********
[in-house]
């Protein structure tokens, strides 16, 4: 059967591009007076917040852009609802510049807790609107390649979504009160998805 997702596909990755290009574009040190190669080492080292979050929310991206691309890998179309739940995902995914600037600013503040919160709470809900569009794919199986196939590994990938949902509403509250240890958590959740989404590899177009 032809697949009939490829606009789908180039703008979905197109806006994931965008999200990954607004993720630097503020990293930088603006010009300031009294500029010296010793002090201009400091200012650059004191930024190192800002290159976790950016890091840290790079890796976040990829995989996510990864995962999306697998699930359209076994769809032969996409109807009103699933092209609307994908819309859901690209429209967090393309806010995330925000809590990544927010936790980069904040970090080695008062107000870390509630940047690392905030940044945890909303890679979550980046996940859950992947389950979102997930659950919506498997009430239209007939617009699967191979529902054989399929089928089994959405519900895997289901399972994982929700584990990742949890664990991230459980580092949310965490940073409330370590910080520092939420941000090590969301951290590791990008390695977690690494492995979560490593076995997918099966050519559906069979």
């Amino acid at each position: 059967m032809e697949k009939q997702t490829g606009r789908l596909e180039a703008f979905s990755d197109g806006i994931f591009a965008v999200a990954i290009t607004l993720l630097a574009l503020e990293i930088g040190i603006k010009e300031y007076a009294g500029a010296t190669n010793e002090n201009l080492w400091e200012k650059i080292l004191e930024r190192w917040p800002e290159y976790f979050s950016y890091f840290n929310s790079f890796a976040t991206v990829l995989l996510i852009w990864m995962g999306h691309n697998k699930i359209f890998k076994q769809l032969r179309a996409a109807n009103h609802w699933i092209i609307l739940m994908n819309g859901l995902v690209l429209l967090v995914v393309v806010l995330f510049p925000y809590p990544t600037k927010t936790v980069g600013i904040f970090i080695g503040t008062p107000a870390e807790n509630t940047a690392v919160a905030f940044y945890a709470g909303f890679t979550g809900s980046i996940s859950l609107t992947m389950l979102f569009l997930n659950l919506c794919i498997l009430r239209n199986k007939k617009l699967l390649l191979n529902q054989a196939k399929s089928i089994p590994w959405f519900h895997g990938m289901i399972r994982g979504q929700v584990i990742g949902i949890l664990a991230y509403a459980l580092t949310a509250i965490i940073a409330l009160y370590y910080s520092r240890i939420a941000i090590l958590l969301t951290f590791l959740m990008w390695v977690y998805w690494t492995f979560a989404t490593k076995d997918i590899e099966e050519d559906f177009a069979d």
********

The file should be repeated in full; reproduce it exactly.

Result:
[in-house]
């Protein structure tokens, strides 16, 4: 059967591009007076917040852009609802510049807790609107390649979504009160998805 997702596909990755290009574009040190190669080492080292979050929310991206691309890998179309739940995902995914600037600013503040919160709470809900569009794919199986196939590994990938949902509403509250240890958590959740989404590899177009 032809697949009939490829606009789908180039703008979905197109806006994931965008999200990954607004993720630097503020990293930088603006010009300031009294500029010296010793002090201009400091200012650059004191930024190192800002290159976790950016890091840290790079890796976040990829995989996510990864995962999306697998699930359209076994769809032969996409109807009103699933092209609307994908819309859901690209429209967090393309806010995330925000809590990544927010936790980069904040970090080695008062107000870390509630940047690392905030940044945890909303890679979550980046996940859950992947389950979102997930659950919506498997009430239209007939617009699967191979529902054989399929089928089994959405519900895997289901399972994982929700584990990742949890664990991230459980580092949310965490940073409330370590910080520092939420941000090590969301951290590791990008390695977690690494492995979560490593076995997918099966050519559906069979």
């Amino acid at each position: 059967m032809e697949k009939q997702t490829g606009r789908l596909e180039a703008f979905s990755d197109g806006i994931f591009a965008v999200a990954i290009t607004l993720l630097a574009l503020e990293i930088g040190i603006k010009e300031y007076a009294g500029a010296t190669n010793e002090n201009l080492w400091e200012k650059i080292l004191e930024r190192w917040p800002e290159y976790f979050s950016y890091f840290n929310s790079f890796a976040t991206v990829l995989l996510i852009w990864m995962g999306h691309n697998k699930i359209f890998k076994q769809l032969r179309a996409a109807n009103h609802w699933i092209i609307l739940m994908n819309g859901l995902v690209l429209l967090v995914v393309v806010l995330f510049p925000y809590p990544t600037k927010t936790v980069g600013i904040f970090i080695g503040t008062p107000a870390e807790n509630t940047a690392v919160a905030f940044y945890a709470g909303f890679t979550g809900s980046i996940s859950l609107t992947m389950l979102f569009l997930n659950l919506c794919i498997l009430r239209n199986k007939k617009l699967l390649l191979n529902q054989a196939k399929s089928i089994p590994w959405f519900h895997g990938m289901i399972r994982g979504q929700v584990i990742g949902i949890l664990a991230y509403a459980l580092t949310a509250i965490i940073a409330l009160y370590y910080s520092r240890i939420a941000i090590l958590l969301t951290f590791l959740m990008w390695v977690y998805w690494t492995f979560a989404t490593k076995d997918i590899e099966e050519d559906f177009a069979d």